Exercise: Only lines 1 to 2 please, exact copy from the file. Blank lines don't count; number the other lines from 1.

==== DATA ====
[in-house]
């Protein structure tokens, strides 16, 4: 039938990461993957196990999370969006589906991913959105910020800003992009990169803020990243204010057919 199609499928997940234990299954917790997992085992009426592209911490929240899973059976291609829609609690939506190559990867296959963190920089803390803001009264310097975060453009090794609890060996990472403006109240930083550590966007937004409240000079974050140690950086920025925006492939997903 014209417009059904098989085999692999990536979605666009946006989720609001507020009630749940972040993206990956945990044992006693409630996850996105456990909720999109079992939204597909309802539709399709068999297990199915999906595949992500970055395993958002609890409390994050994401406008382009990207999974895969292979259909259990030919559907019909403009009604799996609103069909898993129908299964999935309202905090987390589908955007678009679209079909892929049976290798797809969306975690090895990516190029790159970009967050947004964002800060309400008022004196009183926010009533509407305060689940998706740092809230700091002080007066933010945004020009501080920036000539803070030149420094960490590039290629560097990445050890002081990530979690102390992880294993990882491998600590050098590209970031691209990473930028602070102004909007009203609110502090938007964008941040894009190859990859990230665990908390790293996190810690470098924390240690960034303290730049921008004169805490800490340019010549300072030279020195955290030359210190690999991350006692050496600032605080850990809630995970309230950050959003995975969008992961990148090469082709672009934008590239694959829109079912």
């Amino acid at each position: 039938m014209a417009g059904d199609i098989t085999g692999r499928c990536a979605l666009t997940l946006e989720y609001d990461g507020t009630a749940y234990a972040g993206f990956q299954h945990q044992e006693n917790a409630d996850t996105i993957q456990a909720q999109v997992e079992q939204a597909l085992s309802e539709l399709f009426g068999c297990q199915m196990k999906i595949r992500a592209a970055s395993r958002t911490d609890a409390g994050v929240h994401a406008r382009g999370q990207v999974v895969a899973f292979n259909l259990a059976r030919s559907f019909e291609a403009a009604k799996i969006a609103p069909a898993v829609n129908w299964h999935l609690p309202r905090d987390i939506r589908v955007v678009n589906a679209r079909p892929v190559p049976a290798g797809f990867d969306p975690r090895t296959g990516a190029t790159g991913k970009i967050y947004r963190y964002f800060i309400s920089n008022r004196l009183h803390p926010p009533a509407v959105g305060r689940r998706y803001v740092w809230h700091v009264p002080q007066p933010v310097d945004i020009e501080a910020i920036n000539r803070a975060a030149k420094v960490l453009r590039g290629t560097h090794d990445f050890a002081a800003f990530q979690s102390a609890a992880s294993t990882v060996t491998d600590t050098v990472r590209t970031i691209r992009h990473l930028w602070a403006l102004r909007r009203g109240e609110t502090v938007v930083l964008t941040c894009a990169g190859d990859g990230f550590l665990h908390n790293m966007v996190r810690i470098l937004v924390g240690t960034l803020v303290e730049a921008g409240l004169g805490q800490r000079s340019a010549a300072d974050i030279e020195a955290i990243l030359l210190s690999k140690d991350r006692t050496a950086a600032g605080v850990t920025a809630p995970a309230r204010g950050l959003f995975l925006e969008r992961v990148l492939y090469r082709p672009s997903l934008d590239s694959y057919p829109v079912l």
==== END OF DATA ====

[in-house]
């Protein structure tokens, strides 16, 4: 039938990461993957196990999370969006589906991913959105910020800003992009990169803020990243204010057919 199609499928997940234990299954917790997992085992009426592209911490929240899973059976291609829609609690939506190559990867296959963190920089803390803001009264310097975060453009090794609890060996990472403006109240930083550590966007937004409240000079974050140690950086920025925006492939997903 014209417009059904098989085999692999990536979605666009946006989720609001507020009630749940972040993206990956945990044992006693409630996850996105456990909720999109079992939204597909309802539709399709068999297990199915999906595949992500970055395993958002609890409390994050994401406008382009990207999974895969292979259909259990030919559907019909403009009604799996609103069909898993129908299964999935309202905090987390589908955007678009679209079909892929049976290798797809969306975690090895990516190029790159970009967050947004964002800060309400008022004196009183926010009533509407305060689940998706740092809230700091002080007066933010945004020009501080920036000539803070030149420094960490590039290629560097990445050890002081990530979690102390992880294993990882491998600590050098590209970031691209990473930028602070102004909007009203609110502090938007964008941040894009190859990859990230665990908390790293996190810690470098924390240690960034303290730049921008004169805490800490340019010549300072030279020195955290030359210190690999991350006692050496600032605080850990809630995970309230950050959003995975969008992961990148090469082709672009934008590239694959829109079912």